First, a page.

Tuesday, January 1, 2019

from the Opus Rose series
I like to say...

"Success nurtures your ego.  
Failure nurtures your growth."

We need both, but failure (and growth) usually comes first - and that's good because it means you are trying!

Here's to a year of BOTH!


Take Care,

Thursday, December 27, 2018

Congratulations - Now Go Take Pictures!

Congratulations on your new camera!

(Go take pictures! So that when you travel to Death Valley
this winter you are comfortable with your new camera.)
I know there are many of you who received a new digital camera for Christmas.  Maybe it replaced your previous model, maybe it is your first DSLR (digital single lens reflex).

Whatever the circumstances, if this is new to you then you might be feeling a little intimidated. All those buttons, and menus, and features, and strange abbreviations - it can all be rather daunting.

I am often asked for advise on how to take better pictures.  My best first advise to beginners is always this:

Go Take Pictures!

I cannot tell you how many times I've been introduced to someone with a new camera and all they can do is brag about the features - but they have not taken any pictures!

               Go Take Pictures!

The camera is a tool and you have to get comfortable using it. And the only way to do that is...

                               Go Take Pictures!

There is time enough to learn more about the craft of photography.  I want to share hints, tips, and  ideas with you here (I am even putting together a workshop just for beginners).  But until then...

                                             Go Take Pictures!

Saturday, December 15, 2018

Let There Be Light


Photography is about light.  Light is the photographer’s lifeblood and without it we are nothing!  It is the fundamental building block for the images we create. 

It is easy to get distracted and think photography starts with the camera, but that is not true.  Photography always starts with the light.  

In Northern California where I live, Winter light has a special quality unlike anywhere else.  A soft, glowing quality that lends itself to crafting photographs on subjects that at any other time of the year would be too harshly illuminated.  I’ll bet where you live the qualities of the light change throughout the seasons, lending itself to particular subjects at different times of the year.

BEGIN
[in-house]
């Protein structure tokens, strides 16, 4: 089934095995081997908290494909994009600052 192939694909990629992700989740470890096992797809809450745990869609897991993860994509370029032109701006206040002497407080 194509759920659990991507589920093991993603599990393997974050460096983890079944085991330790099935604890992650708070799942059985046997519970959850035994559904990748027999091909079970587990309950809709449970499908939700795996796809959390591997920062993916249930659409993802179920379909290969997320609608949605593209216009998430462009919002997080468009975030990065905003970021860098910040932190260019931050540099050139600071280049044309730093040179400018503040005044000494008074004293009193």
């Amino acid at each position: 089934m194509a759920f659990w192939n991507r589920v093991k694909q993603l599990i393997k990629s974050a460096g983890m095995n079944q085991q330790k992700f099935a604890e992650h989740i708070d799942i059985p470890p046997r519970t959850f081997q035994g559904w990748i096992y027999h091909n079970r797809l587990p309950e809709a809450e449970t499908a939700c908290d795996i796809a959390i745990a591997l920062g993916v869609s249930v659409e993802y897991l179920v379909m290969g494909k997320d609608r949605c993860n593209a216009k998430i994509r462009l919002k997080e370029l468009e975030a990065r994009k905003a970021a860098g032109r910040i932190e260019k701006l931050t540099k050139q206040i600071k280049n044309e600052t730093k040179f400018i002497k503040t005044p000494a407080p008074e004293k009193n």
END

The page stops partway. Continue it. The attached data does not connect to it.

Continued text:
Take Care,

Saturday, December 1, 2018

A Drop in the Well of Inspiration

"A photographer seeks intimacy with the world and then endeavors to share it."

From Jerry Lopez's essay Learning to See.*  One of those "required readings" I believe every serious photographer should have in their well of inspiration.  In his essay Lopez shares why he gave up photography.  Interesting insights as to why some of us stay with it.

Take care,

*You can find his essay in both of his books Vintage Lopez and About This Life: Journeys on the Threshold of Memory.

Monday, October 1, 2018

Quote of the Month - Burkett

"That's what photography is all about, writing with light."
Christopher Burkett, Newshour Interview, 15 April 2018

Wednesday, August 1, 2018

Quote of the Month - Szarkowski

"It is true that the hardest part of photography is finding the right place to stand, but the difference between the wrong place and the right place is likely to be measured in inches rather than miles."
John Szarkowski, from his introduction to Ansel Adams and the Sierra Nevada.

Sunday, July 29, 2018

New In My Darkroom

Last month was one of the months when "you gotta do what you gotta do."  I am speaking of darkroom maintenance.  Mostly cleaning but some fixing too.  About once a year one must pause and do the grunt work.

This time was a little different.  My motivation was installing a new enlarger in the darkroom.  I recently purchased a Saunders LPL 4500ii on Ebay and it is in excellent condition!  Of course there is always the aligning and rearranging the darkroom to accommodate a much bigger enlarger.  And of course, like any tool in the intimate environment of the darkroom, I will need time with it to master its strengths and weaknesses.